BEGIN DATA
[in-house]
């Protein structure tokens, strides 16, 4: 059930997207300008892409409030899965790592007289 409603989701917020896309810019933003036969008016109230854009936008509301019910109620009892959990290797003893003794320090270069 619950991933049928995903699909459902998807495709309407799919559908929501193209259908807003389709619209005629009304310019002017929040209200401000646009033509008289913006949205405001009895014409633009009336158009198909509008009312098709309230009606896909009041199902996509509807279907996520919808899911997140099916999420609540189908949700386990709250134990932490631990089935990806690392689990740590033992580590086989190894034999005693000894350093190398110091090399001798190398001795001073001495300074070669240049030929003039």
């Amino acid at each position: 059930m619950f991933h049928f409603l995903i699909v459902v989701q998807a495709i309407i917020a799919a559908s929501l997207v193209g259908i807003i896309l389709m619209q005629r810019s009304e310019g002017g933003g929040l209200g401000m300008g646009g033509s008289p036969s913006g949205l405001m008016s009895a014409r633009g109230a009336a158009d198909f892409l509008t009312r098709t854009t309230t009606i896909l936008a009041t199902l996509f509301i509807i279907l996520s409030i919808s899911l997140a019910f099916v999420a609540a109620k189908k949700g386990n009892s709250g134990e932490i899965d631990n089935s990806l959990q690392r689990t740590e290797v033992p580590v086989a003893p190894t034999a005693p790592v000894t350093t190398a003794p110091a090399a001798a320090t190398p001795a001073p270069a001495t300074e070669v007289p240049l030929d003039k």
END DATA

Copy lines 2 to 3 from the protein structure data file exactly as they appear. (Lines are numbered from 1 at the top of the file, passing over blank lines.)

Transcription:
């Protein structure tokens, strides 16, 4: 059930997207300008892409409030899965790592007289 409603989701917020896309810019933003036969008016109230854009936008509301019910109620009892959990290797003893003794320090270069 619950991933049928995903699909459902998807495709309407799919559908929501193209259908807003389709619209005629009304310019002017929040209200401000646009033509008289913006949205405001009895014409633009009336158009198909509008009312098709309230009606896909009041199902996509509807279907996520919808899911997140099916999420609540189908949700386990709250134990932490631990089935990806690392689990740590033992580590086989190894034999005693000894350093190398110091090399001798190398001795001073001495300074070669240049030929003039």
């Amino acid at each position: 059930m619950f991933h049928f409603l995903i699909v459902v989701q998807a495709i309407i917020a799919a559908s929501l997207v193209g259908i807003i896309l389709m619209q005629r810019s009304e310019g002017g933003g929040l209200g401000m300008g646009g033509s008289p036969s913006g949205l405001m008016s009895a014409r633009g109230a009336a158009d198909f892409l509008t009312r098709t854009t309230t009606i896909l936008a009041t199902l996509f509301i509807i279907l996520s409030i919808s899911l997140a019910f099916v999420a609540a109620k189908k949700g386990n009892s709250g134990e932490i899965d631990n089935s990806l959990q690392r689990t740590e290797v033992p580590v086989a003893p190894t034999a005693p790592v000894t350093t190398a003794p110091a090399a001798a320090t190398p001795a001073p270069a001495t300074e070669v007289p240049l030929d003039k």